Now ask yourself who's the one with the most to gain (Bush)
'Fore 9/11 motherfuckas couldn't stand his name (Bush)
Now even niggas wavin' flags like they lost they mind.
Paris says that hundreds of thousands of people snatched up the MP3 file, inspiring him to record an album, Sonic Jihad. He also posted an image of a jetliner careening into the White House on his Web site, and later used the artwork on his CD.
The national media jumped to interview him. MSNBC's Lester Holt told the rapper on national television that "[t]he cover of that CD is clearly designed to push buttons." "Absolutely," replied Paris, who said that the jetliner and his song expressed political thoughts that many Americans had but were afraid to say out loud.
The media's fascination with Paris' publicity stunt was, he chuckles, worth millions of dollars in free advertising. Sonic Jihad, his fifth album in a dozen years, hit record stores in early October. Its lyrics call for people of color to pick up arms and wage guerrilla warfare in the streets of America. Music critics quickly acclaimed it as Paris' best work. The Los Angeles Times called it "sinister ... music that moves the mind as well as the body."
"I make inspirational music, the soundtrack of the revolution," Paris said during a series of interviews with SF Weekly. "Revolution for some means shooting up the government, overthrowing the system, burning down Wal-Mart. For others, it means positive change."
These are not the kind of statements that you would expect to hear from a former stockbroker who lives in Danville, an affluent Contra Costa County suburb. But Paris, 35, is not your average stockbroker, nor is he your typical revolutionary. For that matter, he is not your run-of-the-mill rapper.
He burst onto the hip hop scene in 1990 with his Black Panther logo and his revolutionary black nationalist album The Devil Made Me Do It. Two years later, he claims, the Secret Service paid him a visit to inquire about his song "Bush Killa," a fantasy assassination of the father of our sitting president. Despite the rhetorical violence he now directs against George W. Bush in what he calls his "Panther" personality, Paris admits he doesn't plan to do anything more brutal than cast a vote against the incumbent in 2004.
"There is a degree of persona that gets switched on with the Paris records," the rapper says. "It gives me freedom, but it also limits me, because the Panther Paris has to push to the extreme."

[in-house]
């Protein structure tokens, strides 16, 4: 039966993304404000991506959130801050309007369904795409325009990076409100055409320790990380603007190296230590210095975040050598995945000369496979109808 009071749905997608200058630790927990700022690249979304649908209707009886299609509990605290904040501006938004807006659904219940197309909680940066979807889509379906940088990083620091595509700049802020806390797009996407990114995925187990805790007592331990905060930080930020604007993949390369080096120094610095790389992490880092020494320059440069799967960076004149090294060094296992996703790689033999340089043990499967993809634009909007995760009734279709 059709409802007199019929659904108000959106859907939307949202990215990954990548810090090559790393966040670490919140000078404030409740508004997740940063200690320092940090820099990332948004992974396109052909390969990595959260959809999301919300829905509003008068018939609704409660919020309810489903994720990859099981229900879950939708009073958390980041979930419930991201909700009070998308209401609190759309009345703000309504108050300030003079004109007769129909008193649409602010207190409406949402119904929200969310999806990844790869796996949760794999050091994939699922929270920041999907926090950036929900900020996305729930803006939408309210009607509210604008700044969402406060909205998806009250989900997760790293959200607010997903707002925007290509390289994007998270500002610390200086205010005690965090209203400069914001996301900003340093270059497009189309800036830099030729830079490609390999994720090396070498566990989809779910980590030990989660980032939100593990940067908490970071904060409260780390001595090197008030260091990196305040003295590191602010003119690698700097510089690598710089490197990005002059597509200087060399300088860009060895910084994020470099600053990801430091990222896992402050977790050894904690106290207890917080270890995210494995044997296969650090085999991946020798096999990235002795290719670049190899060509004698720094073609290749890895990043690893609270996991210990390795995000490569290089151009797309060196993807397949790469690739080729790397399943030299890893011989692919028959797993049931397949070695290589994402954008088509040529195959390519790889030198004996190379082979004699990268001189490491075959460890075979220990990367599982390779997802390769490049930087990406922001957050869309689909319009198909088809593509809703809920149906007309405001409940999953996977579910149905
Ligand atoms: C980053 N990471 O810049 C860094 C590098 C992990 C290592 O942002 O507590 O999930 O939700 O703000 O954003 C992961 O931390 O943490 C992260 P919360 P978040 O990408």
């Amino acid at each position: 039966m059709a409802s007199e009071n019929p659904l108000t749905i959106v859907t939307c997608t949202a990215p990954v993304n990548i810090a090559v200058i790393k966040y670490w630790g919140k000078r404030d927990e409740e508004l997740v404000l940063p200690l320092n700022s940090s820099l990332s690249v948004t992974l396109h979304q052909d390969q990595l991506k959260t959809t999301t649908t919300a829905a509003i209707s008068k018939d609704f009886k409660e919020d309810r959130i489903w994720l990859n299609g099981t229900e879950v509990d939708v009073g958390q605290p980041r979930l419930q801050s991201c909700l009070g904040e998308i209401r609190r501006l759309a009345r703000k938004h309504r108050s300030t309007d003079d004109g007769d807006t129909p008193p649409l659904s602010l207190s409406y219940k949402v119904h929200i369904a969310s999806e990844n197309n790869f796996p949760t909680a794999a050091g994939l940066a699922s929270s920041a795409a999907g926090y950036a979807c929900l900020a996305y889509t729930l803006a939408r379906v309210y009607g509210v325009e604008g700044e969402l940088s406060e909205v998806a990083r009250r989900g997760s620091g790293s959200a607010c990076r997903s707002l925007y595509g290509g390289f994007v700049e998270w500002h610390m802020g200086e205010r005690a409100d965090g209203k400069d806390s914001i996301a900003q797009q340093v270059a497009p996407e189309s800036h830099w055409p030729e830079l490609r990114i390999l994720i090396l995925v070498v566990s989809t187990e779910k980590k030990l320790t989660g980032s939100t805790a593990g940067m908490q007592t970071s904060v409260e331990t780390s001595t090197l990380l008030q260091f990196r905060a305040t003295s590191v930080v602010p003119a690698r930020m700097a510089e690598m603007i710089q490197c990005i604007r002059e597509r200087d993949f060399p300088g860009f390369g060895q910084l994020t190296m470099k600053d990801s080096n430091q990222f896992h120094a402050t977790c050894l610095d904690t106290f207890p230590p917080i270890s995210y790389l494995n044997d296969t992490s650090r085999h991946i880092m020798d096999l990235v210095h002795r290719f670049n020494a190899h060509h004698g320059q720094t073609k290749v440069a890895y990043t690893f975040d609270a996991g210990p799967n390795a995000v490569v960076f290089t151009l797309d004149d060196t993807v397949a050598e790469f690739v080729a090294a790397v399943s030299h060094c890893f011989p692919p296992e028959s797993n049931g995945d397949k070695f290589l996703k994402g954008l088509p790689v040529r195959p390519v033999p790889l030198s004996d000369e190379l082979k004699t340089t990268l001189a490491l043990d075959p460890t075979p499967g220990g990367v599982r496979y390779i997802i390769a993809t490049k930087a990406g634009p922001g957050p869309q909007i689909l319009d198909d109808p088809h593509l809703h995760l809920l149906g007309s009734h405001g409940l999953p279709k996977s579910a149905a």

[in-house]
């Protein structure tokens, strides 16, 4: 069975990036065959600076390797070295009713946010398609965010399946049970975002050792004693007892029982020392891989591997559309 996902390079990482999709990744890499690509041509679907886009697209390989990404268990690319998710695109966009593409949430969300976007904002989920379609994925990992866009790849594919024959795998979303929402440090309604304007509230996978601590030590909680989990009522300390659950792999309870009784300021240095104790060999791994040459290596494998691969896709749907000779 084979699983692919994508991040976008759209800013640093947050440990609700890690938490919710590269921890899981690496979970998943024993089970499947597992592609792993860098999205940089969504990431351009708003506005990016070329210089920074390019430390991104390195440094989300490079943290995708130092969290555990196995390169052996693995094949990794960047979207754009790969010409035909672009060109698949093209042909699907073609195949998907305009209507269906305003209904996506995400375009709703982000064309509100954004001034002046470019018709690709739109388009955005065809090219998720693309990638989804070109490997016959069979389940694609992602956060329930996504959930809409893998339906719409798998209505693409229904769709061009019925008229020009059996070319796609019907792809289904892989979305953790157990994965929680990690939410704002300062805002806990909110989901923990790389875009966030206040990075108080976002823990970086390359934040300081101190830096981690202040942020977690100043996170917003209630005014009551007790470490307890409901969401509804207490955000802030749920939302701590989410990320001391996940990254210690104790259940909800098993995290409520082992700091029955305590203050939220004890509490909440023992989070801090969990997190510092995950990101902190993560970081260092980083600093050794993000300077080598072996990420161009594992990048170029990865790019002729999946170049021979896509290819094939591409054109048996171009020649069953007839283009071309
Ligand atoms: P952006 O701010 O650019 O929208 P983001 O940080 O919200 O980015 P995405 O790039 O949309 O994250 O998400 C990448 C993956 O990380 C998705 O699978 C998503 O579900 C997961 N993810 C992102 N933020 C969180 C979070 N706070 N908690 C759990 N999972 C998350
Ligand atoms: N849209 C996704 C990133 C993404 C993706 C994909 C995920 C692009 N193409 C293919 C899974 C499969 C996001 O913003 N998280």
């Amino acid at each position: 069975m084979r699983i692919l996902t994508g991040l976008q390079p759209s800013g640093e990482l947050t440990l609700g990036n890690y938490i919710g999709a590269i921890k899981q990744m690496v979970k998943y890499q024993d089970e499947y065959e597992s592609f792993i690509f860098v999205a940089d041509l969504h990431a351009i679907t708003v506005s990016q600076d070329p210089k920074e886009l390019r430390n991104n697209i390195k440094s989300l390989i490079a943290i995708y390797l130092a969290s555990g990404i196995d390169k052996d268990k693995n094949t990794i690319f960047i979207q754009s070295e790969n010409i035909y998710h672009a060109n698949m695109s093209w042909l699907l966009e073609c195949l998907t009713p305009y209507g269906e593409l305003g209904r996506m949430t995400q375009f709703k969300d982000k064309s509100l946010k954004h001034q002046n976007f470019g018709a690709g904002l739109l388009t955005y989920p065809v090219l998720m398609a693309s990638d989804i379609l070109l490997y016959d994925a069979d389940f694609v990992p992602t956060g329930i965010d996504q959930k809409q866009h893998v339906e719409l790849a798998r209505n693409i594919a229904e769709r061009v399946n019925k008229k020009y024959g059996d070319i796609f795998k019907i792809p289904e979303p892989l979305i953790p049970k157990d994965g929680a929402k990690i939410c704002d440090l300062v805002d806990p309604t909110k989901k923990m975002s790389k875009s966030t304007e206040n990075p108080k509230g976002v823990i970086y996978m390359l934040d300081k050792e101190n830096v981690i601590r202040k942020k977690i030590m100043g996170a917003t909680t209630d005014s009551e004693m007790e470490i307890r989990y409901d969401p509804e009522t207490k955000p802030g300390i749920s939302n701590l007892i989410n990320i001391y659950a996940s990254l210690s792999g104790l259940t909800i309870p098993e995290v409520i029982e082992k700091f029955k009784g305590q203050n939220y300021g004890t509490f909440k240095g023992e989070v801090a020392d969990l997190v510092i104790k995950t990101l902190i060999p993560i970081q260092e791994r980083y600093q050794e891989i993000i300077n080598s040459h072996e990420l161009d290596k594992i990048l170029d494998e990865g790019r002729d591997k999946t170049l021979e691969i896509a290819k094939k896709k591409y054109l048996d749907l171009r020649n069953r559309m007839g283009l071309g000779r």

What I'm sayin', what if niggas started shootin' 'em back?
Spit caps outta gats till the beast collapse?
With an eye for an eye, ain't time to play
With an eye for an eye it's the Amerikkkan way. "Field Nigga Boogie," Sonic Jihad
"Some of my songs are just venting," Paris explains. "Others are trying to reflect what people are saying, trying to inspire them to make social change. I'm a mild-mannered family man, unless I am treated badly."
The family man, by the way, is named Oscar Jackson Jr. Unlike the snarling, shred-'em-with-gats character of Paris, Jackson is an affable small businessman who cherishes his financial and artistic independence, his white liberal associates, and the media buzz that has enabled his label, Guerrilla Funk Records, to sell thousands of Sonic Jihad CDs in chain stores.
Paris is more than Jackson's alter ego; he's a brand.
The son of a medical doctor, Oscar Jackson Jr. grew up in the Haight and Western Addition neighborhoods of San Francisco. He's a big guy, 6 foot 2, with a slightly pudgy frame and a winning smile. He was, he says, an unremarkable student at Lowell High School, preferring to spend his time recording music with his DJ pal, "Mad Mike" Hornsby. In 1990, he graduated from UC Davis with a bachelor's degree in economics.
Joe Lambert, owner of the Creative Music Emporium record store in the Mission District, befriended Jackson when he was a teenager. "He was a bright kid, not your average Joe Blow rapper," says Lambert. "His beats, his sound quality were good, but his lyrical content was way above the norm. And he had a feel for the entrepreneurial part."
One day, Jackson morphed into Paris. "I went to hear Minister [Louis] Farrakhan speak. I read The Autobiography of Malcolm X. Lots of things I took for granted turned out to be absolute lies, a painful reality that people who are now taking the view of Fox News will eventually experience."
Joining Farrakhan's Nation of Islam, he adopted the name "Paris" for reasons that he's "never been able to explain in a soundbite" but which have something to do with appropriating a symbol of European culture and turning it against itself.
Paris celebrated his newfound consciousness by recording Nation of Islam- inspired black-power raps with Mad Mike. Looking for tips on how to make a video, he hung around with members of Digital Underground, a popular hip hop group, as they shot a music video in Oakland. A producer for Tommy Boy Music, owned by AOL Time Warner, asked if he rapped.
"I rushed to get my tape out of the trunk of my car," he recalls. "They liked it. They said, 'Let's do a single for $4,500.' I said, 'I got an album here, and I know shit when I smell it.' They said, 'OK, here is $100,000 for the album and two videos.' Two weeks later, I was in New York City tracking The Devil Made Me Do It for Tommy Boy."